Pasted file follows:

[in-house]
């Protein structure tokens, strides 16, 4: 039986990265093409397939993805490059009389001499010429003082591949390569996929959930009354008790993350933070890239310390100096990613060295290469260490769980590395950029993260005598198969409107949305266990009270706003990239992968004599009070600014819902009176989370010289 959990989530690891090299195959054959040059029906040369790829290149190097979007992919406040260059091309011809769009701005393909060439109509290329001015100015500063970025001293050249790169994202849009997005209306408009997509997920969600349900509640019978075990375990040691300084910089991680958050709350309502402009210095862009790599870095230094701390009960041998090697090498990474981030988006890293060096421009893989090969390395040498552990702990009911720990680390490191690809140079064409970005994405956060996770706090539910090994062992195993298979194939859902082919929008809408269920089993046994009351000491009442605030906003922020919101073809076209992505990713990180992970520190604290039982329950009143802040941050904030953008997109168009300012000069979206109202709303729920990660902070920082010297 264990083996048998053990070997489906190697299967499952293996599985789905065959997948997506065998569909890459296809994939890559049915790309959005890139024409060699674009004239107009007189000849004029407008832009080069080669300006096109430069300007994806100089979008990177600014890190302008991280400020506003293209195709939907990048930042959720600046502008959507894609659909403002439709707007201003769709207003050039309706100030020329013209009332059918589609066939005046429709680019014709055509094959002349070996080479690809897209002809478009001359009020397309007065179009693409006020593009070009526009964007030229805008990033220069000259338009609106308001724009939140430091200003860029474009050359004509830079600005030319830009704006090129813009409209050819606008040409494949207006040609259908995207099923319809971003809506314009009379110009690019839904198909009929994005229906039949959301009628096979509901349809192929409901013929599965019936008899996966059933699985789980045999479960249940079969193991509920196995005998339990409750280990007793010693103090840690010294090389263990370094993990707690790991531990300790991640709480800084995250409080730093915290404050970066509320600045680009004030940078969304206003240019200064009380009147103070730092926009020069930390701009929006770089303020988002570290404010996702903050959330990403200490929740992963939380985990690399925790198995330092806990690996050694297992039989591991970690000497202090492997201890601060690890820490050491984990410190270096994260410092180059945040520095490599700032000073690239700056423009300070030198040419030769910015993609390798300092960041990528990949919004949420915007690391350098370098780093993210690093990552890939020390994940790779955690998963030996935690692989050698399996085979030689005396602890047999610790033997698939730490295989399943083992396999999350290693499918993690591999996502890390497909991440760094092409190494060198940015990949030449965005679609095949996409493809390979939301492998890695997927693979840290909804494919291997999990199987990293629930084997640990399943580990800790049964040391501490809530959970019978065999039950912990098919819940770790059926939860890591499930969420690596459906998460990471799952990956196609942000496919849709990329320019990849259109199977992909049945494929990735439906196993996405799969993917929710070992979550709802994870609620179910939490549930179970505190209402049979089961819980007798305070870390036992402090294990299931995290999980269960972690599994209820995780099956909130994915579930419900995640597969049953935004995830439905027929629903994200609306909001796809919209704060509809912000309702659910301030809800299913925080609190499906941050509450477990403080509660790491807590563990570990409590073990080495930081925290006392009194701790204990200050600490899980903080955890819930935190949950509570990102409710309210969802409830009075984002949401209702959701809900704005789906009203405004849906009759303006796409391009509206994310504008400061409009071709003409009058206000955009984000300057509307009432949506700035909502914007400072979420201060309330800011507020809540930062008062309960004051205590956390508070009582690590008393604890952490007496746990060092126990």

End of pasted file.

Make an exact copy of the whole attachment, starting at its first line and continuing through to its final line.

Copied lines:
[in-house]
């Protein structure tokens, strides 16, 4: 039986990265093409397939993805490059009389001499010429003082591949390569996929959930009354008790993350933070890239310390100096990613060295290469260490769980590395950029993260005598198969409107949305266990009270706003990239992968004599009070600014819902009176989370010289 959990989530690891090299195959054959040059029906040369790829290149190097979007992919406040260059091309011809769009701005393909060439109509290329001015100015500063970025001293050249790169994202849009997005209306408009997509997920969600349900509640019978075990375990040691300084910089991680958050709350309502402009210095862009790599870095230094701390009960041998090697090498990474981030988006890293060096421009893989090969390395040498552990702990009911720990680390490191690809140079064409970005994405956060996770706090539910090994062992195993298979194939859902082919929008809408269920089993046994009351000491009442605030906003922020919101073809076209992505990713990180992970520190604290039982329950009143802040941050904030953008997109168009300012000069979206109202709303729920990660902070920082010297 264990083996048998053990070997489906190697299967499952293996599985789905065959997948997506065998569909890459296809994939890559049915790309959005890139024409060699674009004239107009007189000849004029407008832009080069080669300006096109430069300007994806100089979008990177600014890190302008991280400020506003293209195709939907990048930042959720600046502008959507894609659909403002439709707007201003769709207003050039309706100030020329013209009332059918589609066939005046429709680019014709055509094959002349070996080479690809897209002809478009001359009020397309007065179009693409006020593009070009526009964007030229805008990033220069000259338009609106308001724009939140430091200003860029474009050359004509830079600005030319830009704006090129813009409209050819606008040409494949207006040609259908995207099923319809971003809506314009009379110009690019839904198909009929994005229906039949959301009628096979509901349809192929409901013929599965019936008899996966059933699985789980045999479960249940079969193991509920196995005998339990409750280990007793010693103090840690010294090389263990370094993990707690790991531990300790991640709480800084995250409080730093915290404050970066509320600045680009004030940078969304206003240019200064009380009147103070730092926009020069930390701009929006770089303020988002570290404010996702903050959330990403200490929740992963939380985990690399925790198995330092806990690996050694297992039989591991970690000497202090492997201890601060690890820490050491984990410190270096994260410092180059945040520095490599700032000073690239700056423009300070030198040419030769910015993609390798300092960041990528990949919004949420915007690391350098370098780093993210690093990552890939020390994940790779955690998963030996935690692989050698399996085979030689005396602890047999610790033997698939730490295989399943083992396999999350290693499918993690591999996502890390497909991440760094092409190494060198940015990949030449965005679609095949996409493809390979939301492998890695997927693979840290909804494919291997999990199987990293629930084997640990399943580990800790049964040391501490809530959970019978065999039950912990098919819940770790059926939860890591499930969420690596459906998460990471799952990956196609942000496919849709990329320019990849259109199977992909049945494929990735439906196993996405799969993917929710070992979550709802994870609620179910939490549930179970505190209402049979089961819980007798305070870390036992402090294990299931995290999980269960972690599994209820995780099956909130994915579930419900995640597969049953935004995830439905027929629903994200609306909001796809919209704060509809912000309702659910301030809800299913925080609190499906941050509450477990403080509660790491807590563990570990409590073990080495930081925290006392009194701790204990200050600490899980903080955890819930935190949950509570990102409710309210969802409830009075984002949401209702959701809900704005789906009203405004849906009759303006796409391009509206994310504008400061409009071709003409009058206000955009984000300057509307009432949506700035909502914007400072979420201060309330800011507020809540930062008062309960004051205590956390508070009582690590008393604890952490007496746990060092126990």